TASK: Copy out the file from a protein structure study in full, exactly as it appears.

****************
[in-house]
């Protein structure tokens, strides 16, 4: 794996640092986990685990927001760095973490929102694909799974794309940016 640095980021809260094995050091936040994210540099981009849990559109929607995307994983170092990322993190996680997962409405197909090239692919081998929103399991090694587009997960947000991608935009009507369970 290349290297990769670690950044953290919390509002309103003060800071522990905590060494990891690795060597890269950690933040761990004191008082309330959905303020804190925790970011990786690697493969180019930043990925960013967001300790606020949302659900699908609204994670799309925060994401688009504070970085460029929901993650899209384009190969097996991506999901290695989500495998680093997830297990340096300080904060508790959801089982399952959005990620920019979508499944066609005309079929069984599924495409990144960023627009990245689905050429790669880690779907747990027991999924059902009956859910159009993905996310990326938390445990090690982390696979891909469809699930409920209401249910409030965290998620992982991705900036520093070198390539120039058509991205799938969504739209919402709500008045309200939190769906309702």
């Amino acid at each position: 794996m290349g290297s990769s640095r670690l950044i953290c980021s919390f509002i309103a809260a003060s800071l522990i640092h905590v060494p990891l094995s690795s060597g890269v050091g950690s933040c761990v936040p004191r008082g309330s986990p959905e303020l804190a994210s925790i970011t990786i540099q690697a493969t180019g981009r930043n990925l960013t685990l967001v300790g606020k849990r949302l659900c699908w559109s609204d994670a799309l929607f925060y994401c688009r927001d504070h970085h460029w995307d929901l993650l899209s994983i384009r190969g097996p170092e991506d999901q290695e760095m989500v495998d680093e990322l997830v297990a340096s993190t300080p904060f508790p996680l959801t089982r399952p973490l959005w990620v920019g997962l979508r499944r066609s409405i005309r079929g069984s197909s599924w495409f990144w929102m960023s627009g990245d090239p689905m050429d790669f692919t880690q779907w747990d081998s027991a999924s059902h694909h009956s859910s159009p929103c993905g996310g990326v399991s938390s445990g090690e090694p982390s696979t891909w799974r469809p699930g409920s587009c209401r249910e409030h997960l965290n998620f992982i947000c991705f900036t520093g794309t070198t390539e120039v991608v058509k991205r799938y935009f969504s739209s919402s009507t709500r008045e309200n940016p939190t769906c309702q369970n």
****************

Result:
[in-house]
């Protein structure tokens, strides 16, 4: 794996640092986990685990927001760095973490929102694909799974794309940016 640095980021809260094995050091936040994210540099981009849990559109929607995307994983170092990322993190996680997962409405197909090239692919081998929103399991090694587009997960947000991608935009009507369970 290349290297990769670690950044953290919390509002309103003060800071522990905590060494990891690795060597890269950690933040761990004191008082309330959905303020804190925790970011990786690697493969180019930043990925960013967001300790606020949302659900699908609204994670799309925060994401688009504070970085460029929901993650899209384009190969097996991506999901290695989500495998680093997830297990340096300080904060508790959801089982399952959005990620920019979508499944066609005309079929069984599924495409990144960023627009990245689905050429790669880690779907747990027991999924059902009956859910159009993905996310990326938390445990090690982390696979891909469809699930409920209401249910409030965290998620992982991705900036520093070198390539120039058509991205799938969504739209919402709500008045309200939190769906309702």
């Amino acid at each position: 794996m290349g290297s990769s640095r670690l950044i953290c980021s919390f509002i309103a809260a003060s800071l522990i640092h905590v060494p990891l094995s690795s060597g890269v050091g950690s933040c761990v936040p004191r008082g309330s986990p959905e303020l804190a994210s925790i970011t990786i540099q690697a493969t180019g981009r930043n990925l960013t685990l967001v300790g606020k849990r949302l659900c699908w559109s609204d994670a799309l929607f925060y994401c688009r927001d504070h970085h460029w995307d929901l993650l899209s994983i384009r190969g097996p170092e991506d999901q290695e760095m989500v495998d680093e990322l997830v297990a340096s993190t300080p904060f508790p996680l959801t089982r399952p973490l959005w990620v920019g997962l979508r499944r066609s409405i005309r079929g069984s197909s599924w495409f990144w929102m960023s627009g990245d090239p689905m050429d790669f692919t880690q779907w747990d081998s027991a999924s059902h694909h009956s859910s159009p929103c993905g996310g990326v399991s938390s445990g090690e090694p982390s696979t891909w799974r469809p699930g409920s587009c209401r249910e409030h997960l965290n998620f992982i947000c991705f900036t520093g794309t070198t390539e120039v991608v058509k991205r799938y935009f969504s739209s919402s009507t709500r008045e309200n940016p939190t769906c309702q369970n």